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WHERE KINGS ONCE RELAXED(AND WHERE YOU CAN STAY TOO)

Recently Leicester has revamped one of its hotels to include a Richard III room. If you are on the road in the Midlands, perhaps visiting Nottingham Castle  (where Richard spent considerable time during his short reign and which is currently undergoing a rehaul of visitor facilities that should hopefully see more mention of Richard) another interesting place to consider staying is Bestwood Lodge, now a Best Western Hotel, which lies in Arnold,  just 4 miles outside Nottingham city centre.

An eerie Gothic Victorian structure, looking for all the world like something straight out of an Agatha Christie mystery novel, Bestwood stands in the middle of parkland with miles of walks radiating out from it.  Haunting and atmospheric, with tiled floors, spindly turrets, mock medieval statuary, ornate open fireplaces, and a rising central cupola, it has rooms dedicated to several of the kings who once stayed in the now-vanished royal hunting lodge lying buried deep beneath its foundations.

Richard III is one of the kings who visited Bestwood, and besides having a room named after him, he also is remembered in an ornamental plaque affixed to the wall in the ‘great hall’. It was at Bestwood, where Richard had retired to hunt in the forest, that he received the news that Henry Tudor and his forces had landed at Milford Haven.

A cross in the grounds near to the Lodge recounts the medieval history of Bestwood on its base:

BESTWOOD WAS FORMERLY A ROYAL RESIDENCE MUCH RESORTED TO BY THE EARLY ENGLISH KINGS FOR HUNTING IN SHERWOOD FOREST,/ EDWARD III, BY HIS LETTERS PATENT, DATED AT HIS PARK OF BESTWOOD 1st SEPTEMBER 37.E.3 (1364) PARDONED AND RELEASED CERTAIN/ RENTS ISSUING OUT OF “LINDEBY HAY AND BULLWELL RISE, TO THE PRIORY OF NEWSTEDE.” AND IN THE INQUISITION TAKEN AT St./ JOHN’S HOUSE, NOTTINGHAM.” THE FOURTH OF THE NONES OF JULY IN 35 HENRY III” (1251) BEFORE GEOFFREY LANGLEY, JUSTICE OF/ THE FOREST, IT IS CALLED A “HAY OR PARK OF OUR LORD THE KING WHEREIN NO MAN COMMONS” AND EARLIER STILL, KING HENRY 1st/ GRANTED TO THE PRIORY OF LENTON TO HAVE “TWO CARTS TO FETCH DEAD WOOD AND HEATH OUT OF BESCWOOD”. HENRY II, ABOUT 1160/ GRANTED THE CONVENT TO HAVE EVERY DAY “TWO CARTS OF THREE CARRETTS TO BRING THEM DEAD WOOD OR HEATH, AS MUCH AS THEY/ SHOULD NEED FOR THEIR OWN USE.” IN AUGUST 1485, ACCORDING TO THE “YORK CITY RECORDERS”, RICHARD III WAS AT BESKWOOD/ FOR THE PURPOSE OF HUNTING WHEN HE HEARD OF THE NEAR APPROACH OF HIS RIVAL HENRY TUDOR, AFTERWARDS HENRY VII./ THOROTON, WHO WROTE IN THE YEAR 1677, SAYS, IT, BESKWOOD HATH A VERY FAIR LODGE IN IT, AND IN RESPECT TO THE/ PLEASANT SITUATION OF THE PLACE, AND CONVENIENCY OF HUNTING AND PLEASURE THIS PARK AND LODGE HATH, FOR THESE MANY/ YEARS, BEEN THE DESIRE AND ACHIEVEMENT OF GREAT MEN.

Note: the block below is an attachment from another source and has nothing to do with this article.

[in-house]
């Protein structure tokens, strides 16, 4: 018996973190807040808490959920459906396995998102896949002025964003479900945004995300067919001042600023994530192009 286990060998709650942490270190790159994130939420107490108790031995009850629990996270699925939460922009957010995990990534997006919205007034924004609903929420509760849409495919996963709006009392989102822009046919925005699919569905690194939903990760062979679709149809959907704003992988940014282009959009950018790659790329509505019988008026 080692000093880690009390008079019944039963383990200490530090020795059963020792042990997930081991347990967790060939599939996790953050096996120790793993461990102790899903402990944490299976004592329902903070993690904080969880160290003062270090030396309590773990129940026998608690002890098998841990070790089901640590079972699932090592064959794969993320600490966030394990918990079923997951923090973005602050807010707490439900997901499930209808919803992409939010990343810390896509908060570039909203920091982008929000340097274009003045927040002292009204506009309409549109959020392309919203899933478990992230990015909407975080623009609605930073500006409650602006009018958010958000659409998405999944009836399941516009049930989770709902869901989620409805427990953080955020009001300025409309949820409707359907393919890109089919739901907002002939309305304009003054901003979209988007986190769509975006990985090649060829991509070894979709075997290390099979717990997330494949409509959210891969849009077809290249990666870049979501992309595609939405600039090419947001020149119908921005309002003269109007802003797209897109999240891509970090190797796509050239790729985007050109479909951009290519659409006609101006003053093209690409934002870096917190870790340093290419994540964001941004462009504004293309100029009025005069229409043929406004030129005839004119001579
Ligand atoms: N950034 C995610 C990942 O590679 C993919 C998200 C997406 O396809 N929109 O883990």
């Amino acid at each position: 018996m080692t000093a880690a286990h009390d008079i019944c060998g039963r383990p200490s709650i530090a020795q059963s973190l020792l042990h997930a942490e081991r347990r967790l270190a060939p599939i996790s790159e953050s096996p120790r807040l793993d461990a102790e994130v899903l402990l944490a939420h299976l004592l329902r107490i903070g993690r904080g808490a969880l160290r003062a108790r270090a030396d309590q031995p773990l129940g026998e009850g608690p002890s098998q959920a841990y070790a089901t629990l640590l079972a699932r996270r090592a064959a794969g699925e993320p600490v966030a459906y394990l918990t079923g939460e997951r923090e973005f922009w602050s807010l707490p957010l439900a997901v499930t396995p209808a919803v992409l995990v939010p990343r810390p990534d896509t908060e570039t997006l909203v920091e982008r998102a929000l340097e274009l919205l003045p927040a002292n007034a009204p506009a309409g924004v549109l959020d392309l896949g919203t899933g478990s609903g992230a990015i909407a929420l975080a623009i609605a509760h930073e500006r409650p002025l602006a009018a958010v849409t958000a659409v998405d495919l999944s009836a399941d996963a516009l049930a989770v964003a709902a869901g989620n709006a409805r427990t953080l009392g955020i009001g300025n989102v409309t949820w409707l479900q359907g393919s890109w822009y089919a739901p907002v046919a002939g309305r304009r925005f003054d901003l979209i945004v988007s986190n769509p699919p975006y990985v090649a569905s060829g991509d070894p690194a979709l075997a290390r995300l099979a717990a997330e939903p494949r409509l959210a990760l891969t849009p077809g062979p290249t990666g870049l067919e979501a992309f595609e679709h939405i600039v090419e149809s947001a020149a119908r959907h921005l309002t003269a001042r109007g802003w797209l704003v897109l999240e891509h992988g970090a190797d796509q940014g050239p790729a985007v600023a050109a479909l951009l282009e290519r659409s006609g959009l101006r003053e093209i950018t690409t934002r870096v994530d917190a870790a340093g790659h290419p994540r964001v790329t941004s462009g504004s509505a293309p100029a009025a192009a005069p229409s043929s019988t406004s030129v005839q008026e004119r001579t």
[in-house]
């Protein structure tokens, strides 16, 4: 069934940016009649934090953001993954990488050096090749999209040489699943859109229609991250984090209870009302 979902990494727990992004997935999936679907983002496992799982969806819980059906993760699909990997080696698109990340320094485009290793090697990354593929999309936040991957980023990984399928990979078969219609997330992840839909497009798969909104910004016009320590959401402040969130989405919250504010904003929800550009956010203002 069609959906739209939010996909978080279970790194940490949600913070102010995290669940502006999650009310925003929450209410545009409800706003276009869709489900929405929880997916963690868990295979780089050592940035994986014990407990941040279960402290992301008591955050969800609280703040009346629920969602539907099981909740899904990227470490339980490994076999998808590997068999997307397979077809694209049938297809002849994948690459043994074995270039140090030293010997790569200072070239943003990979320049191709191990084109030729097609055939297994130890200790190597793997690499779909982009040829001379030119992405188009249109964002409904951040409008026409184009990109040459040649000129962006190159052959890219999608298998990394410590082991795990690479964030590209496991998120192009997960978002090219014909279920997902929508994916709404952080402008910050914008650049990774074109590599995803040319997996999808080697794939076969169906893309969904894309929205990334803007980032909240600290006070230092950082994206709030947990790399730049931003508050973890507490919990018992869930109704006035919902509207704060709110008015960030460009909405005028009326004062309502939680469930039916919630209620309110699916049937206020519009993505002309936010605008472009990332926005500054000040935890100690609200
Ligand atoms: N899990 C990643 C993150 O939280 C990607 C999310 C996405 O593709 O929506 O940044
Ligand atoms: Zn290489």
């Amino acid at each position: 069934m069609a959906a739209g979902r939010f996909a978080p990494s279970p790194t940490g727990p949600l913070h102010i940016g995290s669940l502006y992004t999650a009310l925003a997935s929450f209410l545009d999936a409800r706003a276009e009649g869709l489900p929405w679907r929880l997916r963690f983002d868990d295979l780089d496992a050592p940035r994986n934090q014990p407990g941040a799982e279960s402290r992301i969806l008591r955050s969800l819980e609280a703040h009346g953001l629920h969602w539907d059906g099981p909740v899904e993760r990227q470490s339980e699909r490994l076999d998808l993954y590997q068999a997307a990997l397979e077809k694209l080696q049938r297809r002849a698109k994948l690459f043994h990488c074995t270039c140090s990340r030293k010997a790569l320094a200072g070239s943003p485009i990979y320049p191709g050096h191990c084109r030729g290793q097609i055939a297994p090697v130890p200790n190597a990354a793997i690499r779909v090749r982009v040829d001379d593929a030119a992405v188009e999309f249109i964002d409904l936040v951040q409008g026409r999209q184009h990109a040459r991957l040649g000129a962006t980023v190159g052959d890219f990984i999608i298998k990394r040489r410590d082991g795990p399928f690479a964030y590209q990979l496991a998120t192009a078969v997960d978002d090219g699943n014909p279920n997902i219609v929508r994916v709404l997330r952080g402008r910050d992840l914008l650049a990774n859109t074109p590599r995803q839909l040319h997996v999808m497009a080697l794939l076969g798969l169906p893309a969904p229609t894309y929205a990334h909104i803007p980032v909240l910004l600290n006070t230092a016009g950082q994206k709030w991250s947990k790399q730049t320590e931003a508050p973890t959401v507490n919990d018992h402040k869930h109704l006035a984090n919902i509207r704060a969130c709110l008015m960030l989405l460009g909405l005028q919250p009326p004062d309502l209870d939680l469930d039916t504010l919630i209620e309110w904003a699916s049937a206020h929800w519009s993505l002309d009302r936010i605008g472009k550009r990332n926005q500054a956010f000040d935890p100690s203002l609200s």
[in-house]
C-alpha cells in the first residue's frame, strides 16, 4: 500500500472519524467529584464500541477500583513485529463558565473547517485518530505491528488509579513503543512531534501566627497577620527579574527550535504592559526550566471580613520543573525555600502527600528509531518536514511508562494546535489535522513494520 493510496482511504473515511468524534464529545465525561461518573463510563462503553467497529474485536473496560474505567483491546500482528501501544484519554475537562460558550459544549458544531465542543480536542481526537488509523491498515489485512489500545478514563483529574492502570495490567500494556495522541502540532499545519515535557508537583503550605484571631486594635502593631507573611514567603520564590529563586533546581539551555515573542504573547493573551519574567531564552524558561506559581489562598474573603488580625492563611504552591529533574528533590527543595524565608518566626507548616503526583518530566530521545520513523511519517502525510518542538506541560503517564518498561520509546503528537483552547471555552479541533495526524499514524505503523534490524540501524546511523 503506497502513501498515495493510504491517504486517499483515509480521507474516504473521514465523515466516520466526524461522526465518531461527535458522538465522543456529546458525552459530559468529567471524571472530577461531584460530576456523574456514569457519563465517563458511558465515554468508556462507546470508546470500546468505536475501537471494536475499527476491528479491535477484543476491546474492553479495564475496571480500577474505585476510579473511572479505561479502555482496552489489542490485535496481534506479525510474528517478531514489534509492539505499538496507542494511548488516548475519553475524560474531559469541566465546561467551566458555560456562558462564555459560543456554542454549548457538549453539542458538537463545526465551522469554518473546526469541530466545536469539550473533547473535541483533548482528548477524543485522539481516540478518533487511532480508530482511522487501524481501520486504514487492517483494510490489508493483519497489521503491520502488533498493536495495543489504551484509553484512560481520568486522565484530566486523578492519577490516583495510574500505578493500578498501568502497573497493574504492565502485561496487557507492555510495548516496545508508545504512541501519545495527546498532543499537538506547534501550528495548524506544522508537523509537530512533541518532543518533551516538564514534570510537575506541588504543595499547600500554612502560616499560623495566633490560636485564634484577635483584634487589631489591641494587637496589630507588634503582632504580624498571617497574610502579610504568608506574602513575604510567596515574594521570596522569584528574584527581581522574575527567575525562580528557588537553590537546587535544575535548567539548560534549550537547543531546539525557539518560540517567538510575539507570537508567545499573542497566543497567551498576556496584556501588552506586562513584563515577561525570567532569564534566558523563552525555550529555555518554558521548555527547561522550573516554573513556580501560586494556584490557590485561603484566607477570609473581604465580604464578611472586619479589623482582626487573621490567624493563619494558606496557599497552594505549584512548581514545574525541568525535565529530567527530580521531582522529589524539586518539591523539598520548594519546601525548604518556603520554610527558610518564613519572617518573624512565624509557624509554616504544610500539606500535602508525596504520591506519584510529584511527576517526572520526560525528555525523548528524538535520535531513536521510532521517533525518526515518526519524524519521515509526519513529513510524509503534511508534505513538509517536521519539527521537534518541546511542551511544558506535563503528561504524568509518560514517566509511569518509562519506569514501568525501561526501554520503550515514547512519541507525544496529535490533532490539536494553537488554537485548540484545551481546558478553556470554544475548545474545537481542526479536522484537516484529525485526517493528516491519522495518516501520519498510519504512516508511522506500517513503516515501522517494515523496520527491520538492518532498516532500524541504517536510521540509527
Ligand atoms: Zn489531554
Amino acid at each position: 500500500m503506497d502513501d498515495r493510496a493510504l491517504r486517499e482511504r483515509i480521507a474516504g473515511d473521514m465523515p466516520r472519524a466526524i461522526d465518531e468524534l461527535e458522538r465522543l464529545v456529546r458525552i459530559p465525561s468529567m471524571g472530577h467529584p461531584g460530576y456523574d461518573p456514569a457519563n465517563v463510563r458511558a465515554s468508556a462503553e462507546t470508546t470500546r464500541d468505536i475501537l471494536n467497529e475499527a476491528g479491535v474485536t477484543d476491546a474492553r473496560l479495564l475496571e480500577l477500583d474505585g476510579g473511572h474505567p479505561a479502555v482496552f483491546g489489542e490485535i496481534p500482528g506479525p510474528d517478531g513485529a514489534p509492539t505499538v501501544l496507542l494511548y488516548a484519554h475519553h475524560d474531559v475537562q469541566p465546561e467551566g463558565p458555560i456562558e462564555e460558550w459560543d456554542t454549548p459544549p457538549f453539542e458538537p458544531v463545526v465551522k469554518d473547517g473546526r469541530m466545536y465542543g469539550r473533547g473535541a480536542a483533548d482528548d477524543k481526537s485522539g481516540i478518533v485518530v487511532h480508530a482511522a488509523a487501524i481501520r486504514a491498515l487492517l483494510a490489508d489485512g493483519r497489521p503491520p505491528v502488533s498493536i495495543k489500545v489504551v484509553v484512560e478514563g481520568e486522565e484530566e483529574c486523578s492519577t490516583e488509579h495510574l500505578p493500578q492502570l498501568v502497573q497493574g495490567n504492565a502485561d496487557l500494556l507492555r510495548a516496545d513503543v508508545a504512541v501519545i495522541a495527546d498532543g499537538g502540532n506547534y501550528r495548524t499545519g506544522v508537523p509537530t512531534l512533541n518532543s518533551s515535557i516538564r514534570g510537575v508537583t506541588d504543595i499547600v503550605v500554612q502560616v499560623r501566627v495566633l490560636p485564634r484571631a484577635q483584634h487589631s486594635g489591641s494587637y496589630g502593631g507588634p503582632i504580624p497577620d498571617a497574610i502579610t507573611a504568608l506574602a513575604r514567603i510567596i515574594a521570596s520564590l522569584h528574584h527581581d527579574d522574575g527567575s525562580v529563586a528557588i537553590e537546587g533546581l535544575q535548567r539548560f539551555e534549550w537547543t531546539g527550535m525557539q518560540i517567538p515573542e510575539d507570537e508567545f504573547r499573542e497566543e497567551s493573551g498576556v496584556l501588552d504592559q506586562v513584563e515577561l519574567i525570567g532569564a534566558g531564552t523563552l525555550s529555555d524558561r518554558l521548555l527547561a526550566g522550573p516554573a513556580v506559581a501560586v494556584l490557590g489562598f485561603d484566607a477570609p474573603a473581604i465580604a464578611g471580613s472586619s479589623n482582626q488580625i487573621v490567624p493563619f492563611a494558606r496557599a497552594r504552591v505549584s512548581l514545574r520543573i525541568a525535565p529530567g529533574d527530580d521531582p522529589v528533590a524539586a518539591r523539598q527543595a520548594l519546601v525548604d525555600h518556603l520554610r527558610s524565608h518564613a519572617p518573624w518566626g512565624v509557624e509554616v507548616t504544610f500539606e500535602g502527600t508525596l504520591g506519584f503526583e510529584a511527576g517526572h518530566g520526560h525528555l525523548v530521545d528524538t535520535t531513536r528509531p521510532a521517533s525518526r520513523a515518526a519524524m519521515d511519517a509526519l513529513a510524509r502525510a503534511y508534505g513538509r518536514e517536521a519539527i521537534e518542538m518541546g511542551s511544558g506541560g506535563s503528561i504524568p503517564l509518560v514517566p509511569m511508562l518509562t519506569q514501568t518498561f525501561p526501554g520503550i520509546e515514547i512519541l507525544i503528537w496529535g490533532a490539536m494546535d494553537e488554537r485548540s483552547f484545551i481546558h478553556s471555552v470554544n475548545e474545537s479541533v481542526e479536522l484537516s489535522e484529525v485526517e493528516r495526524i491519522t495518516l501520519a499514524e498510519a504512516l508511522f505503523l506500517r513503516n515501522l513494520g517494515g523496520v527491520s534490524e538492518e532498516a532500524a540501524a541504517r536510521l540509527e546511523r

Bestwood is also supposed to be haunted—but not by Richard. Rather, it is the mistress of Charles II, Nell Gwyn, who floats unseen through the hotel leaving behind the scent of fresh orange peel…

http://www.bestwoodlodgehotel.co.uk/information/history/

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2 thoughts on “WHERE KINGS ONCE RELAXED(AND WHERE YOU CAN STAY TOO)

  1. viscountessw on said:

    Great post. It brings back memories for me. In the late 1950s I lived in Hucknall, just north of Nottingham, and Bestwood was nearby. I was 15, and often cycled through Bestwood, over the hill and down to visit some friends in Arnold on the other side. I used a narrow track that in places led through some quite dense woodland that pressed right against the way, sometimes overhanging. All very well when the sun was bright and there was plenty of daylight left.

    But you know how it is at that age. Being with friends made the time pass a little more than it should have, so the shadows would be lengthening when I made the return trip. Well, halfway through the woodland, right against the road, there was a rather gloomy, dilapidated building of indeterminate age, and we called it the ‘hunting lodge’. The trees crowded around it, and woods can be awfully quiet and mysterious.

    From this distance, I can’t imagine it really was a hunting lodge, but that was what we believed at the time. It was spooky toward the end of a summer evening, when there was still an hour of cycling before the refuge of home. I couldn’t get past that building quickly enough, or down the hill into Bestwood. D.H. Lawrence? Who cared!

    I had no interest in Richard III back in those days. I even dropped history at ‘O’ level in favour of geography. How times do change.

    Liked by 2 people

  2. Also, for those thinking of staying there, it is dog-friendly.

    Like

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